Sex education in nowadays – What teenagers need to be taught in class nowadays

Article by New South Media (Blog) /
November 02, 2016 /
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It is often controversial and sensitive to the society and the parents when it comes to issue related to sex education and teenage sexuality. This, in nowadays’ digital era where information is ubiquitous and freely accessible on the internet, can no longer be discussed behind the curtain. Adolescences, in particular young male, are being exposed to sexual content on a substantial level, whether inadvertently or deliberately, according to the study of Australian Institute of Criminology. During the developmental period, teens are vulnerable and easily influenced by external factors, the exposure to sexual information such as pornography will pose hindrance to them in building healthy sexual knowledge. There has been a frequent news reports about teens involved in sexual intercourse and suffered from sexual harassment, with the easy access on sexual information on internet, concerns over the effectiveness of sex education in school have arisen.

Many articles address the notion of current sex education approach not comprehensive and that the outcome failed to meet expectation and adolescences are still lack of sufficient knowledge on dealing with sexual matter, while at the same time, reportage over teen sexual assault associated crime has been mounting, revealing an urgency for better sex education is in need for school kids. The two articles that will be analysed in the following alike present same perspective that current sex education is not enough for teenagers and it needs to be reconsidered. The first article that will be examined is a commentary piece from Sydney Morning Herald, and the second one is a soft news article also from Sydney Morning Herald. Interestingly, although they are journalism articles of different styles, they both draw attention to the problems teenagers are facing on sexual issue and what current sex education is deficient of, providing compelling arguments in reviewing the subject. One portrays the situation with construction of personal opinion and arguments, while the other illustrates the scenario based on experts’ research and project. This analysis will support the conclusion that sex education for todays’ young generation requires a reform and more coverage on content of handling pornography and sexual relationship and meaning.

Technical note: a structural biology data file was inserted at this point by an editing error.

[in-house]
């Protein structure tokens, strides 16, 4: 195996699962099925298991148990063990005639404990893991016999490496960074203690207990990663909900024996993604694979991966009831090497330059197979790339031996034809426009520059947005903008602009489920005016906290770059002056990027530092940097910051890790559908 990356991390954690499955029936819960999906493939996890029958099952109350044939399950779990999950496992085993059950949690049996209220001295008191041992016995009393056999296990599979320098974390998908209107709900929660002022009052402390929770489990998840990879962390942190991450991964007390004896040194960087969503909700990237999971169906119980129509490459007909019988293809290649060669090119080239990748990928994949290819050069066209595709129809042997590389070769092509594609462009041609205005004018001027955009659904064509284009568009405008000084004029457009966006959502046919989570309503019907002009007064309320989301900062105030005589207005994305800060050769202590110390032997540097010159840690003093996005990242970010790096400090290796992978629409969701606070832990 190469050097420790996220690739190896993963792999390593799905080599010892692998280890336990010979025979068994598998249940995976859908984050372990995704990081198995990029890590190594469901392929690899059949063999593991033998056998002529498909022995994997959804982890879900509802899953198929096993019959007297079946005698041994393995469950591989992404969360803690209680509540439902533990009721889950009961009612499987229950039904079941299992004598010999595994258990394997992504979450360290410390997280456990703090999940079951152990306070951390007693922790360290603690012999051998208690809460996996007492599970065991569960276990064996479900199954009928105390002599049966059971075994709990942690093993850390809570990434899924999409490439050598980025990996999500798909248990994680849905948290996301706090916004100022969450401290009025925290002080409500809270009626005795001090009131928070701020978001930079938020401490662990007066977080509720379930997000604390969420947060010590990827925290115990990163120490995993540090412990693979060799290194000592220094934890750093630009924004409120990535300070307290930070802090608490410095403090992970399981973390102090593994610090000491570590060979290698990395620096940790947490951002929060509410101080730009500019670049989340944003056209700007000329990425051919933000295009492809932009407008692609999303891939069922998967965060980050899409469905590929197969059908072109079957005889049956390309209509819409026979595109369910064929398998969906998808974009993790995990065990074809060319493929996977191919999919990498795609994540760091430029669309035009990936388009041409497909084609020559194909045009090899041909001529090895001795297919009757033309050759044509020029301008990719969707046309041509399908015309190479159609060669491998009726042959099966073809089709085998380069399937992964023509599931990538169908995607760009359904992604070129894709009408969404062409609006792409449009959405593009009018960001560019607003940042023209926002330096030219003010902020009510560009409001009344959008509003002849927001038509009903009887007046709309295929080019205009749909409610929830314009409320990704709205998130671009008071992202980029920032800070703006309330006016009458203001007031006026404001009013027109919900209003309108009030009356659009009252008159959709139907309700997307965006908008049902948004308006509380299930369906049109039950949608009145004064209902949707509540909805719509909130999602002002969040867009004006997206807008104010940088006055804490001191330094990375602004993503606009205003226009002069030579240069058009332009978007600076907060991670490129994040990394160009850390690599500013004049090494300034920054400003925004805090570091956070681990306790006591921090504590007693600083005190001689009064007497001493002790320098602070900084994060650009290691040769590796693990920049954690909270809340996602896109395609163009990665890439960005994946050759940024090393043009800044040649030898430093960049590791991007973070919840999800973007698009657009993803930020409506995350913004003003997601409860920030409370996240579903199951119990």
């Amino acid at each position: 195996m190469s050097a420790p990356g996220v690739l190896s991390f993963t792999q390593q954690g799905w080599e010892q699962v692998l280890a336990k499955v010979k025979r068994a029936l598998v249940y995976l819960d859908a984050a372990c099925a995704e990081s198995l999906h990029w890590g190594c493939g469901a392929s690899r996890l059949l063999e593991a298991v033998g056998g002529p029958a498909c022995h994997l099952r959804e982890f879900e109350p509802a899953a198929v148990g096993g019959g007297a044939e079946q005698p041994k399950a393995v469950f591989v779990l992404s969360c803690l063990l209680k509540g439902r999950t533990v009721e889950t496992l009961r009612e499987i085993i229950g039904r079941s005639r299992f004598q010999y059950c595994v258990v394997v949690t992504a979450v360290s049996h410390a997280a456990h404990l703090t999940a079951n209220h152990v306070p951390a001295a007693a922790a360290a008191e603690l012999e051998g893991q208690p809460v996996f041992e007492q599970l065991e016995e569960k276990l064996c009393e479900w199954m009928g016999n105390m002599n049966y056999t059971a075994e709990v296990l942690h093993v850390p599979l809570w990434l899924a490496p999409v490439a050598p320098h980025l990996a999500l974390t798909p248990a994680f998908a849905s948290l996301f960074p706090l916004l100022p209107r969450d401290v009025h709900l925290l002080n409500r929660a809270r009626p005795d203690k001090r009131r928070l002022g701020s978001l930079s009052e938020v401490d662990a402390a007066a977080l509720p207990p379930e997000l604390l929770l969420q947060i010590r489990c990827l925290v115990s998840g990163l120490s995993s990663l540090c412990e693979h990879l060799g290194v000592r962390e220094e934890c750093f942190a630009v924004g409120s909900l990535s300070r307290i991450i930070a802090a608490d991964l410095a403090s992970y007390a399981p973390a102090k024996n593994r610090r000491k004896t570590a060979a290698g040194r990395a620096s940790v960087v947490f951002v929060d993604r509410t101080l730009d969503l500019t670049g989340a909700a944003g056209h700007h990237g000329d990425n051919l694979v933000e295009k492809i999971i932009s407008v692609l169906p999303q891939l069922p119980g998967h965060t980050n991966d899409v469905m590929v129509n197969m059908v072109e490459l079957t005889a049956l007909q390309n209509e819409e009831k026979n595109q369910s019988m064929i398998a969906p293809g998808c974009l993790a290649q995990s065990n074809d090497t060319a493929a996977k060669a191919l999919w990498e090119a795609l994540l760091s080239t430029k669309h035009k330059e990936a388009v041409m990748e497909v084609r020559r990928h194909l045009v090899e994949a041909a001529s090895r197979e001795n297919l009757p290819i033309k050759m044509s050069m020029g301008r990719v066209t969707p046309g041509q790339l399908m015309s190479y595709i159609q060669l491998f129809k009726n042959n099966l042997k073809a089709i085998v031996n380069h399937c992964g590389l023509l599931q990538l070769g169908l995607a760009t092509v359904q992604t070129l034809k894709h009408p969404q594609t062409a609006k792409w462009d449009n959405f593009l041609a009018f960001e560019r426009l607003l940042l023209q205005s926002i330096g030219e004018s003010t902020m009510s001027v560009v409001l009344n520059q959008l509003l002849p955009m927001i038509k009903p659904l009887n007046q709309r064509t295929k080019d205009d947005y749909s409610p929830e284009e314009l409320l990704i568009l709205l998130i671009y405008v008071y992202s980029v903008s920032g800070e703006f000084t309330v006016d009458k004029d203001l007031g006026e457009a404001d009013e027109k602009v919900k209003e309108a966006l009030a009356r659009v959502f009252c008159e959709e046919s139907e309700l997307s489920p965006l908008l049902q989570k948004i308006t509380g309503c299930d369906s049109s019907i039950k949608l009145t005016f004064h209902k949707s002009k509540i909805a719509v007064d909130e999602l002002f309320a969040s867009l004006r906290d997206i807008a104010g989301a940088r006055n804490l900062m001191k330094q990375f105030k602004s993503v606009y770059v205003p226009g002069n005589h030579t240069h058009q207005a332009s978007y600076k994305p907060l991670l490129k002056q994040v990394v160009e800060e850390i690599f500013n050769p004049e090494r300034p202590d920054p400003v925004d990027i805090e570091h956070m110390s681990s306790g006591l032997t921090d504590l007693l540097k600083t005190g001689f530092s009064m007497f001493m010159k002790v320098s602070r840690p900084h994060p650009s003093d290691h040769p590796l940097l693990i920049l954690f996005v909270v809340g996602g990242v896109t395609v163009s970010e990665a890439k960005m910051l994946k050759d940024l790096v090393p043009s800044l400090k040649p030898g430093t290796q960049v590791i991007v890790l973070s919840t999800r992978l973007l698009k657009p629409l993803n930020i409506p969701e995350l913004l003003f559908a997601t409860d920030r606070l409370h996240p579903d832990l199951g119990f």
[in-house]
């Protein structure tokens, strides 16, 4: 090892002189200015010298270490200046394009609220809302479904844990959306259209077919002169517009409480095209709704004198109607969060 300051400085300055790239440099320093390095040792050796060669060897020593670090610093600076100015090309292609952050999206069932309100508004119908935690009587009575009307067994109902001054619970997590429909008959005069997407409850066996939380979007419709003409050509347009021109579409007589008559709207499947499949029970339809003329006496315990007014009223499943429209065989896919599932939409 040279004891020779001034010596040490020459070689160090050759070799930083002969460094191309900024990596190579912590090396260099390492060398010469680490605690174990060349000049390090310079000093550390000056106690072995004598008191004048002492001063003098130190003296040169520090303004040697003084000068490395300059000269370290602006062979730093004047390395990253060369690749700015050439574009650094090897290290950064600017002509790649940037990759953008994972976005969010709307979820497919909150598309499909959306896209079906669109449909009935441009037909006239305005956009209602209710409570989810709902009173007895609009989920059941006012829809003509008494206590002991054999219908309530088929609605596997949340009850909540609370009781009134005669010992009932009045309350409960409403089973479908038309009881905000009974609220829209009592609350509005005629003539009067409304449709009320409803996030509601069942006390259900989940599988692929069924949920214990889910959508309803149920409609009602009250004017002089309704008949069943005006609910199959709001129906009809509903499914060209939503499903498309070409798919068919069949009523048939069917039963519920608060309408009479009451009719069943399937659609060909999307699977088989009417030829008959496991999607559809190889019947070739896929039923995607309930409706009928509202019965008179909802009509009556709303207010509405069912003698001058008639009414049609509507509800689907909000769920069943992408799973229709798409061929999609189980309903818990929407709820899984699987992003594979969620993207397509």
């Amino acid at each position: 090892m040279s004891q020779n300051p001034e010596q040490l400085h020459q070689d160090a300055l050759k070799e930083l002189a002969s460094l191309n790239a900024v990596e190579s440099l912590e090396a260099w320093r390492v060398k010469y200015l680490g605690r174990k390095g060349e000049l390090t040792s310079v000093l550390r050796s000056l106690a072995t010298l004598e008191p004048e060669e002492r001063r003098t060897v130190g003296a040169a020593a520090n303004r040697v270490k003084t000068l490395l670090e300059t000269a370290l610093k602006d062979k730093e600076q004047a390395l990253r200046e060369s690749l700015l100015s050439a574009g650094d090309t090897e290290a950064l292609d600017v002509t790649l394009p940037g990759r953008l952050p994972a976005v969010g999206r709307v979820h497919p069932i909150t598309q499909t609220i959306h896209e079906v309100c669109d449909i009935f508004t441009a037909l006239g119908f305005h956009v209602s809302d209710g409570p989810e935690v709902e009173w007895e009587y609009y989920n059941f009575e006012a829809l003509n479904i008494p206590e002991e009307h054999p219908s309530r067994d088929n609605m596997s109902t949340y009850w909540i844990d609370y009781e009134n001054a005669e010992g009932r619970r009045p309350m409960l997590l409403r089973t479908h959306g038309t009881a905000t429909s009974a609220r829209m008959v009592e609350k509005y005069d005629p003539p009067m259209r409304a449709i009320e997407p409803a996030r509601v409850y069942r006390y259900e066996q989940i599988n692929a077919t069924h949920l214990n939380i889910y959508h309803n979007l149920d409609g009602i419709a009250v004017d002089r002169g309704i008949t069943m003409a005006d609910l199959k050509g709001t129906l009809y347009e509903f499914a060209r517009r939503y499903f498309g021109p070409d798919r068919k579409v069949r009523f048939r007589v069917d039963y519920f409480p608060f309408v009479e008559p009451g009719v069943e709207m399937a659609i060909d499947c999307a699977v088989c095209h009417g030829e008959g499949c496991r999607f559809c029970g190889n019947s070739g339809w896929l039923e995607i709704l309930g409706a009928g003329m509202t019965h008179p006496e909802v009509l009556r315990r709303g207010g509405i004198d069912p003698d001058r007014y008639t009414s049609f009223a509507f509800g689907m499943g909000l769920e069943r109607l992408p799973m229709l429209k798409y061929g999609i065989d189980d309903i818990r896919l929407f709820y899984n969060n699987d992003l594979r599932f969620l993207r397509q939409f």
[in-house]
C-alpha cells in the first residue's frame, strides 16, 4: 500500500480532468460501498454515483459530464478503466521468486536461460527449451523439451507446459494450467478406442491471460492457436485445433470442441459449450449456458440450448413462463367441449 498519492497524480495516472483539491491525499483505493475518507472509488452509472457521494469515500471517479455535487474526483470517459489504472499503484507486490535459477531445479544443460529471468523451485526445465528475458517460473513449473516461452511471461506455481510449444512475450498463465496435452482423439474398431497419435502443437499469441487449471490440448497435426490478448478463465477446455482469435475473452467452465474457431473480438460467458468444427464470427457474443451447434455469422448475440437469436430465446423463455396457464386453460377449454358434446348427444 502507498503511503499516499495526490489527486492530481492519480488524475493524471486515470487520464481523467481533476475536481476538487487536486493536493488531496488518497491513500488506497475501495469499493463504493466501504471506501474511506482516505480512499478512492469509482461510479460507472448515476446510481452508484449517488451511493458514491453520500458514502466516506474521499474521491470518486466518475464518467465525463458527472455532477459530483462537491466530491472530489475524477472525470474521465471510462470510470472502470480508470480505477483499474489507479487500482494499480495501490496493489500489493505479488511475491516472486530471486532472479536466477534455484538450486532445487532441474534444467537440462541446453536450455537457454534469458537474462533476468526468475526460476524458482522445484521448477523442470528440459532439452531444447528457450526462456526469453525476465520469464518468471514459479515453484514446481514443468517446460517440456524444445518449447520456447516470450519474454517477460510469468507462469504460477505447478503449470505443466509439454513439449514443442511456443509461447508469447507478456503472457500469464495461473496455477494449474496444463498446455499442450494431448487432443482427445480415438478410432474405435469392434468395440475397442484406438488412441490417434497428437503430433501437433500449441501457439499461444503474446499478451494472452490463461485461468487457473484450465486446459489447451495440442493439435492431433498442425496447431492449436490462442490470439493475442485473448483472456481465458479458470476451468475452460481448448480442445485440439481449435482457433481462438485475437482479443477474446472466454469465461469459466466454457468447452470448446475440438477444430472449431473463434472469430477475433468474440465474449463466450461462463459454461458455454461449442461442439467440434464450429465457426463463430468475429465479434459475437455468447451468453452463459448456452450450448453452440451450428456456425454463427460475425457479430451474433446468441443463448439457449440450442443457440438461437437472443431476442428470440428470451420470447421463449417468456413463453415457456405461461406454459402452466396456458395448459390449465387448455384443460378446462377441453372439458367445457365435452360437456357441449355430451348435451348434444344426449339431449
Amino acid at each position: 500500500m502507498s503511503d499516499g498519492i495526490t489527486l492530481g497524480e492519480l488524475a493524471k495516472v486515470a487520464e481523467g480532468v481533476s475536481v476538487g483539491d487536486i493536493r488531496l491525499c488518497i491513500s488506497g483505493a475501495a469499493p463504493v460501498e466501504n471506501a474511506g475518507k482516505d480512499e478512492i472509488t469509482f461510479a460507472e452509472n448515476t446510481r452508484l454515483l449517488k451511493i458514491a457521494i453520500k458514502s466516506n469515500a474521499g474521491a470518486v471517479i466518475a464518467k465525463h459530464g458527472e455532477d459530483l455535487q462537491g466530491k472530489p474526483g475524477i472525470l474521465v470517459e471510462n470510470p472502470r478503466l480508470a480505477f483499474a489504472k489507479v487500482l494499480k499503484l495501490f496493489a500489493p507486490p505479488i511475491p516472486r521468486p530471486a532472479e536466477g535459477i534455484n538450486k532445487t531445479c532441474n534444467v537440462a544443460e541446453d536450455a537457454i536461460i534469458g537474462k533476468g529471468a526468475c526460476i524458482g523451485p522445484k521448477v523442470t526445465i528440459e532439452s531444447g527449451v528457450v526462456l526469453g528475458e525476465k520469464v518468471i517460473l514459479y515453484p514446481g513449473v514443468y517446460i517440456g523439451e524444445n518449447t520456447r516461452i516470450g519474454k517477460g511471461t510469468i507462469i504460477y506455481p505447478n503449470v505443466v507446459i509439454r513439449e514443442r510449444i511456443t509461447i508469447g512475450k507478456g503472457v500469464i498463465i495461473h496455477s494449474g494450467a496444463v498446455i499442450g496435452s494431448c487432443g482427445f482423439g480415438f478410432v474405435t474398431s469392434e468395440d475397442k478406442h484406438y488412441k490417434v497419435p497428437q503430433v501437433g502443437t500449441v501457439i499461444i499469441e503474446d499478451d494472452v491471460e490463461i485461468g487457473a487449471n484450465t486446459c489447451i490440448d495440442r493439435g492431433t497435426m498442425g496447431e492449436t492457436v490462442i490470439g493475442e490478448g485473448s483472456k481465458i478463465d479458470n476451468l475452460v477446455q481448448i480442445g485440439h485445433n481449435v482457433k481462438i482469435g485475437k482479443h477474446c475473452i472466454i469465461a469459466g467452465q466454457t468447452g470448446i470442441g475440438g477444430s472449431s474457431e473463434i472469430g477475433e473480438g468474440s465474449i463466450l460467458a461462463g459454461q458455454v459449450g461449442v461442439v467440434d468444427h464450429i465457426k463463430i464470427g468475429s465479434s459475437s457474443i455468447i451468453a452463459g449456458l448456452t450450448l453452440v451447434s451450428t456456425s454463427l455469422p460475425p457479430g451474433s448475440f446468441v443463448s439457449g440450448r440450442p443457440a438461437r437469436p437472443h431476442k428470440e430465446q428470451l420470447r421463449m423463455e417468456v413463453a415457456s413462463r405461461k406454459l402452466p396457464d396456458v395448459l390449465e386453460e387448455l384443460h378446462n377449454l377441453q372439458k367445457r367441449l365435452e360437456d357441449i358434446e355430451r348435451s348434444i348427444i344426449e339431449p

The commentary piece “Sex ed in schools is still missing the point” is written by Sarah Gill, published on the website of Sydney Morning Herald in October this year. Explicitly stated in the headline, Gill tells her stance towards current sex education in this opinion piece. In light of the recent speech given by BBC presenter Dame Jenni Murray in the radio in which she suggested that pornography could be shown to the school children as part of the sex education, Gill highlights her perspective in the outset of the article: “…outside the classroom, for the most part, they’re already watching (pornography) it in droves”, indicating that kids exposing to pornography is not something new and we ought to do something about this.

She adds “In Britain – though – where even basic sex education remains woefully inadequate – the proposal went down like a lead balloon” in comparison to Denmark, where same suggestion had been brought up as well, in order to draw to the claim that she thinks thorough sex education is crucial on this matter. There is an informal fallacy in this argument where Gill comes to conclusion that the suggestion went unsuccessful in Britain due to the “woefully inadequate sex education”, while supplying no explanation on the example of Denmark and in what ways it can be put in comparison with the case in Britain.

In backing up her claim that “teens are already exposing to pornography on internet and it is not surprising”, she addresses the severity of teens’ exposure to sexual material with appeal to authoritative support, outlining that the average age of exposure to sexual material is around 12 years old. In addition to this point, she subsequently supplements that the free source of pornography on internet is what worth worrying, together with her own experience. Also, with the use of emotive language and description of pornography on internet: “if that’s not worrying enough”, “the stuff our children are most likely to source for free – is also the worst” and “smorgasbord of unsavory content is just a click away”, she intensifies the situation and puts readers into reflecting the internet as a contributing factor to the situation, and convincing them into agreeing her ideology.

What about the consequences if we don’t provide youngsters a robust sexual knowledge, especially in relation to pornographic material?

Gill demonstrates her interpretative claims on this in reinforcing the urgency of the issue.

“The more we refuse to engage, the more pervasive – and the more subversive – its influence may become.”

“…by the time Australian schools enlist our teens in any kind of dialogue about sexual attitudes and behaviour – and heaven knows, we wouldn’t want to do that before they’re ready – most of them will have been exposed to, or consuming, pornographic material for years.”

Why is it an urgent issue? Gill also draws out her claim, suggesting that “the norms of teenage sexual behavior, including attitudes to consent and sexual aggression – are fundamentally shifting”. This is backed up by a study which reveals that “one-quarter of young people now think it’s acceptable to pressure a woman into sex”. However, an uncertainty of the supporting source needs to be marked here – where does this research come from?

There is another informal fallacy and over-generalisation where she attributes the reason of public attitude on “sexist peer norms and cultures of group disrespect” to pornography.

“If the prevailing attitudes on display – what researchers term “sexist peer norms and cultures of group disrespect” – are not all down to porn, there’s little doubt pornography consumption can supercharge the mindset. Seriously, how could it not – when almost 90 per cent of pornographic content includes depictions of verbal and physical aggression against women?”